For the Birds Radio Program: Explaining The Ugly Duckling
(Recording of a Trumpeter Swan)
My four-year-old and two-year-old just checked out a videotape of Disney’s version of “The Ugly Duckling” from the library, and I suddenly find myself answering all kinds of unexpected ornithological questions, like: Do swans really lay their eggs in Mallard nests? Well, it’s not likely–but many waterfowl do lay an egg or two in other birds’ nests if their own nest isn’t finished in time–this is called “dumping”–so I guess it’s possible. A swan egg is a lot bigger than a duck egg, so if there was a swan egg in the middle of a clutch of duck eggs, it would hold the mother up a lot higher, away from her own eggs. That means the ducklings would not be very warm, so they would hatch later than normal. It takes Mallard eggs 23-29 days to hatch, and swans 35-40, but with the termperature differential, they might hatch out together.
“Are mommy ducks really that mean–to chase off a little baby swan?” No–a real mallard that sat on a swan egg would probably take care of the baby swan–called a cygnet–just as lovingly as she’d take care of her own ducklings. And the baby swan would think the Mallard was its real mother. All waterfowl key in on the first moving thing they see after they hatch. Not only do they follow it as their mother, but it becomes a permanent imprint of what they will later choose for a mate. So the cygnet will probably never mate with another swan. It might star in a television sitcom, “I Married a Duck.”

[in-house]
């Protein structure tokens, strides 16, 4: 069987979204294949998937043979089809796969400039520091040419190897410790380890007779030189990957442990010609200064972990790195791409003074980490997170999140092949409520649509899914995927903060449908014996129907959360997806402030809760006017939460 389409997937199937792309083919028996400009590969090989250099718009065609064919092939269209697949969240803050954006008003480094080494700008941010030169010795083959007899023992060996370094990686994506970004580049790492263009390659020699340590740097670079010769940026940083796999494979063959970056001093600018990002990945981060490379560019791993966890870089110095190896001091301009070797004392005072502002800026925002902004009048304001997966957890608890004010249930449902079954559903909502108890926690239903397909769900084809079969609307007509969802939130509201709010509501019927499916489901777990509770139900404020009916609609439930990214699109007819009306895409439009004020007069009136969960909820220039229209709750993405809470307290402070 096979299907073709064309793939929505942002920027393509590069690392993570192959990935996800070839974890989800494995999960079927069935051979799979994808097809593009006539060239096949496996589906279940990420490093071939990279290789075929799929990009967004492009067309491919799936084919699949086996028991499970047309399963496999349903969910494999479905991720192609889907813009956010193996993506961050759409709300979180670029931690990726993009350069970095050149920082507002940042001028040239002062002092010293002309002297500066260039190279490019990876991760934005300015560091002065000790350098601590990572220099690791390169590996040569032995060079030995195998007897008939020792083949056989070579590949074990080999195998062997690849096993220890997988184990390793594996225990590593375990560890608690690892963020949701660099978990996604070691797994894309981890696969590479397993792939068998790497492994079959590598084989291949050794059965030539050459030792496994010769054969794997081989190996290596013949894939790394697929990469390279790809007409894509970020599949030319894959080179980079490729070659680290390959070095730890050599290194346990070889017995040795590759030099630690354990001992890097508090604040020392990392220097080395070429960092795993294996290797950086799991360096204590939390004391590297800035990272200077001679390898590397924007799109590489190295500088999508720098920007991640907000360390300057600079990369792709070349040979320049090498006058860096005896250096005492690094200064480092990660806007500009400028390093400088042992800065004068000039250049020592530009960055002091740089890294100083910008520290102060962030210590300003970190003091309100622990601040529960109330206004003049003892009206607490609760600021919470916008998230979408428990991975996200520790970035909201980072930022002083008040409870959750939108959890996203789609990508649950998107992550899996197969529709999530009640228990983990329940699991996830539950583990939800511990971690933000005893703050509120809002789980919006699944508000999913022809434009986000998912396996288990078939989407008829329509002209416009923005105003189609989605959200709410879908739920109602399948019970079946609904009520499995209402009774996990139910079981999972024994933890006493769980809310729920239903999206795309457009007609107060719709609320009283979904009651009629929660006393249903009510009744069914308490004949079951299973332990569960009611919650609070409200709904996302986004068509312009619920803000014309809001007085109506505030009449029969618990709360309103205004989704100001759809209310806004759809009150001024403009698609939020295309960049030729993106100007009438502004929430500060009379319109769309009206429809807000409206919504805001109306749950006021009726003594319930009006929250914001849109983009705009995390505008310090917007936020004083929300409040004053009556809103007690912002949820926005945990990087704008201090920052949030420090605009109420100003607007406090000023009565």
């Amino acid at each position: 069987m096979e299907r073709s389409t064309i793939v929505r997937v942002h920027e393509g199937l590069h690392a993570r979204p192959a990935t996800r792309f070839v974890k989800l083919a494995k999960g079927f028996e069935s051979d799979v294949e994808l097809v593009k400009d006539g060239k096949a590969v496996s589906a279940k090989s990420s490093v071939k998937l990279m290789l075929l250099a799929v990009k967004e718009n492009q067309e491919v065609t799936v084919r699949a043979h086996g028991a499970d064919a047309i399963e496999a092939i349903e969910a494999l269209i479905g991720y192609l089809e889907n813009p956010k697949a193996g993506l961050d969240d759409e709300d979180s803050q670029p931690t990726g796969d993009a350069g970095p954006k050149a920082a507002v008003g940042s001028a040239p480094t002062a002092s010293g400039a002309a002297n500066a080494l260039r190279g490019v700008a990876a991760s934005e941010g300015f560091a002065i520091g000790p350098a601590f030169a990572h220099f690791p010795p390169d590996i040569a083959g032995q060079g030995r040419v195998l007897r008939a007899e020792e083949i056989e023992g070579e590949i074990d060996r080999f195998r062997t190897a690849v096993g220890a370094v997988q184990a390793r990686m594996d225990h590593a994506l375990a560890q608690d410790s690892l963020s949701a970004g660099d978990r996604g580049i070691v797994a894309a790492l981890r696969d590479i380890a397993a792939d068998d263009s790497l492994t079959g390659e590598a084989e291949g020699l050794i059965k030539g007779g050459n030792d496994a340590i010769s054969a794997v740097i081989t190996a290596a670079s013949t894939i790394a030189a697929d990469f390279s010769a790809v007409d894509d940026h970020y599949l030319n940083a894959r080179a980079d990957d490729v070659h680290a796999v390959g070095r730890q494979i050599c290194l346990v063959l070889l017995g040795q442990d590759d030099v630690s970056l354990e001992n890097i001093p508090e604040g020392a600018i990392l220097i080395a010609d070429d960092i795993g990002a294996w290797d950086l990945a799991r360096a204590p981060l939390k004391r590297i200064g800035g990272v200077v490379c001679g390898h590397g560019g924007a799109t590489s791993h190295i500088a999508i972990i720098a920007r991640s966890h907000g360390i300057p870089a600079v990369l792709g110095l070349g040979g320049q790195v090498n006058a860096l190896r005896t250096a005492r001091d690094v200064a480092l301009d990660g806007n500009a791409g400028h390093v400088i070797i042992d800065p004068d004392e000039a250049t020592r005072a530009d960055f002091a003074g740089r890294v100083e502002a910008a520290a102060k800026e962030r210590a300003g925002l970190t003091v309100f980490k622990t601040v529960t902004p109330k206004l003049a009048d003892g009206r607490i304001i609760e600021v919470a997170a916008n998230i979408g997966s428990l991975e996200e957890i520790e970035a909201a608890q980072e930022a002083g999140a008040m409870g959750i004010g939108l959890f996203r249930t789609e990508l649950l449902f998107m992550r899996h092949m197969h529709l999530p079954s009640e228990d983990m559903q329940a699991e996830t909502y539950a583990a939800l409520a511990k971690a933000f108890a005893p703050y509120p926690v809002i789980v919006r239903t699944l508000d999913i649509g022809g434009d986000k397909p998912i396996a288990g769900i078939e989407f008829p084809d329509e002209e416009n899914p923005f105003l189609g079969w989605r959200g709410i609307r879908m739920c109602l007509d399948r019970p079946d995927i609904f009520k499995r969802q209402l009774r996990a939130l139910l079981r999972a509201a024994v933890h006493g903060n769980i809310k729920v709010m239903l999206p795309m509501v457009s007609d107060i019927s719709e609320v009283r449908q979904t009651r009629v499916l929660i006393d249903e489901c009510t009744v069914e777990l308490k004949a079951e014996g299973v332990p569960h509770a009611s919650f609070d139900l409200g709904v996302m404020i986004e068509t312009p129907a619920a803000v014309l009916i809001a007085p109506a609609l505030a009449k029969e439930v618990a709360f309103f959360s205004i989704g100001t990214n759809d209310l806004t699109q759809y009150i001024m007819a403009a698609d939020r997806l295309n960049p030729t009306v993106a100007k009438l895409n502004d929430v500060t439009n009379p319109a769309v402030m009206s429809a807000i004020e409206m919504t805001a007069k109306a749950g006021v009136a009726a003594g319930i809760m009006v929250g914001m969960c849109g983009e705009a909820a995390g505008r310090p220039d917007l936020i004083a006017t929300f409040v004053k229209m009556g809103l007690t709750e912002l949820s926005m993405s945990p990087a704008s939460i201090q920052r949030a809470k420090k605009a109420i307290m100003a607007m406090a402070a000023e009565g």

Disney’s Ugly Duckling found its way into a robin’s nest, and the mother robin fed it a worm before she discovered that it was not her own baby. Could that really happen? Nope. Baby ducks and swans don’t have the foggiest notion of how to beg for food–their mothers don’t feed them at all–they simply lead them to food. Anyway, even though a mother robin might be tricked into accepting another species of songbird as her own baby, a cygnet looks way too different to fool her.
What kind of swan is the Ugly Duckling? Well, the mother looks like a Mute Swan–the beautiful swan with the “S” shaped neck and the orange markings on the bill seen in story books. Because of its beauty, this is the swan most often kept in captivity, in zoos and parks. The Mute Swan is native to Europe, but was introduced to North America– there’s a wils colony of them living in Ashland, Wisconsin. But Disney’s swans make vocalizations similar to the Trumpeter Swan.
(Recording of a Trumpeter Swan)
The Trumpeter Swan used to nest in Minnesota, until market hunting brought it to the verge of extinction. Now it is being reintroduced to the Midwest after careful management saved it in the western states. Bringing the true story of the Ugly Duckling full circle, one of the ways the DNR is reintroducing the Trumpeter is to sneak its eggs into the nests of Mute Swans. Maybe they’ll drop one by mistake into a Mallard nest.
(Recording of a Mallard)
Maybe I should pack away our VCR and read “The Trumpet of the Swan” to the kids instead. This is Laura Erickson, and this program has been “For the Birds.”